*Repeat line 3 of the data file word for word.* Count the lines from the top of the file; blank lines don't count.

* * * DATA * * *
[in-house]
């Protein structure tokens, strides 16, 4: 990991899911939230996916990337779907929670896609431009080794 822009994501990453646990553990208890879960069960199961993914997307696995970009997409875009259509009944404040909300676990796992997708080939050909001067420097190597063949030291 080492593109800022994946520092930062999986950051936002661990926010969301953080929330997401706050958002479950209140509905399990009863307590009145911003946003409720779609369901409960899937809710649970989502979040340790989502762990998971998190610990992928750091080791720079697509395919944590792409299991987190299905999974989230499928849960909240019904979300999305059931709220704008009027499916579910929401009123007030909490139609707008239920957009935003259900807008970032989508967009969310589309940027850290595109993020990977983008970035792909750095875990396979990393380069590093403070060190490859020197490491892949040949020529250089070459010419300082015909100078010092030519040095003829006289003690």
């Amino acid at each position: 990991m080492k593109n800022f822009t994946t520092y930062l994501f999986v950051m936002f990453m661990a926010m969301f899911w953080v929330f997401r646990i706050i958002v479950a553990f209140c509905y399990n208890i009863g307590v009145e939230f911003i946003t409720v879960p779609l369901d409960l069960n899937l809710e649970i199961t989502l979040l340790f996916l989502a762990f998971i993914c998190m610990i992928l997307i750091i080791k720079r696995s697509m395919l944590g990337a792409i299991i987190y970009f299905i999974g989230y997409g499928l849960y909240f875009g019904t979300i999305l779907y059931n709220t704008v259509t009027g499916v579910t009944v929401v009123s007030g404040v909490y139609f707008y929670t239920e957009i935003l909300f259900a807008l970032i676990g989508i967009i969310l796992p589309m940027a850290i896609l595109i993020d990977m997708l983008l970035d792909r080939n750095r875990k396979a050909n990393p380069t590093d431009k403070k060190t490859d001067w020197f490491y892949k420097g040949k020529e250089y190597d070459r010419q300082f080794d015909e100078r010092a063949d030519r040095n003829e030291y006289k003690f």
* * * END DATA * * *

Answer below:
């Amino acid at each position: 990991m080492k593109n800022f822009t994946t520092y930062l994501f999986v950051m936002f990453m661990a926010m969301f899911w953080v929330f997401r646990i706050i958002v479950a553990f209140c509905y399990n208890i009863g307590v009145e939230f911003i946003t409720v879960p779609l369901d409960l069960n899937l809710e649970i199961t989502l979040l340790f996916l989502a762990f998971i993914c998190m610990i992928l997307i750091i080791k720079r696995s697509m395919l944590g990337a792409i299991i987190y970009f299905i999974g989230y997409g499928l849960y909240f875009g019904t979300i999305l779907y059931n709220t704008v259509t009027g499916v579910t009944v929401v009123s007030g404040v909490y139609f707008y929670t239920e957009i935003l909300f259900a807008l970032i676990g989508i967009i969310l796992p589309m940027a850290i896609l595109i993020d990977m997708l983008l970035d792909r080939n750095r875990k396979a050909n990393p380069t590093d431009k403070k060190t490859d001067w020197f490491y892949k420097g040949k020529e250089y190597d070459r010419q300082f080794d015909e100078r010092a063949d030519r040095n003829e030291y006289k003690f």